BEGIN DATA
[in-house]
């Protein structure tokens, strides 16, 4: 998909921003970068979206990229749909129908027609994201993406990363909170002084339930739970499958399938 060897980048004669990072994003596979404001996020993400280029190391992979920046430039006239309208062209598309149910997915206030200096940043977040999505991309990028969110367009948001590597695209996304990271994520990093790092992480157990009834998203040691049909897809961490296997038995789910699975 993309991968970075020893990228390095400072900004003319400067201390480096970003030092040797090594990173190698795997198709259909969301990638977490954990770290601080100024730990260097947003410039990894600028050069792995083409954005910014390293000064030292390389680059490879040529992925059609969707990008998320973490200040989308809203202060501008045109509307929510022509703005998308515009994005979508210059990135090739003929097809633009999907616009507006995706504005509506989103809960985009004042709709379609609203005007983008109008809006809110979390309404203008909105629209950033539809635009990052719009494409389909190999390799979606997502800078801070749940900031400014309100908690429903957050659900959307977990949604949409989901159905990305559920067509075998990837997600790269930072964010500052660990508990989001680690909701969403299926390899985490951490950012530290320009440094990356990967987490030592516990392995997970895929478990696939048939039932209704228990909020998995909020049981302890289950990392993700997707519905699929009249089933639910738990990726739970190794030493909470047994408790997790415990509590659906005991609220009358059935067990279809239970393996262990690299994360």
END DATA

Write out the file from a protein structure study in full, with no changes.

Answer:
[in-house]
């Protein structure tokens, strides 16, 4: 998909921003970068979206990229749909129908027609994201993406990363909170002084339930739970499958399938 060897980048004669990072994003596979404001996020993400280029190391992979920046430039006239309208062209598309149910997915206030200096940043977040999505991309990028969110367009948001590597695209996304990271994520990093790092992480157990009834998203040691049909897809961490296997038995789910699975 993309991968970075020893990228390095400072900004003319400067201390480096970003030092040797090594990173190698795997198709259909969301990638977490954990770290601080100024730990260097947003410039990894600028050069792995083409954005910014390293000064030292390389680059490879040529992925059609969707990008998320973490200040989308809203202060501008045109509307929510022509703005998308515009994005979508210059990135090739003929097809633009999907616009507006995706504005509506989103809960985009004042709709379609609203005007983008109008809006809110979390309404203008909105629209950033539809635009990052719009494409389909190999390799979606997502800078801070749940900031400014309100908690429903957050659900959307977990949604949409989901159905990305559920067509075998990837997600790269930072964010500052660990508990989001680690909701969403299926390899985490951490950012530290320009440094990356990967987490030592516990392995997970895929478990696939048939039932209704228990909020998995909020049981302890289950990392993700997707519905699929009249089933639910738990990726739970190794030493909470047994408790997790415990509590659906005991609220009358059935067990279809239970393996262990690299994360």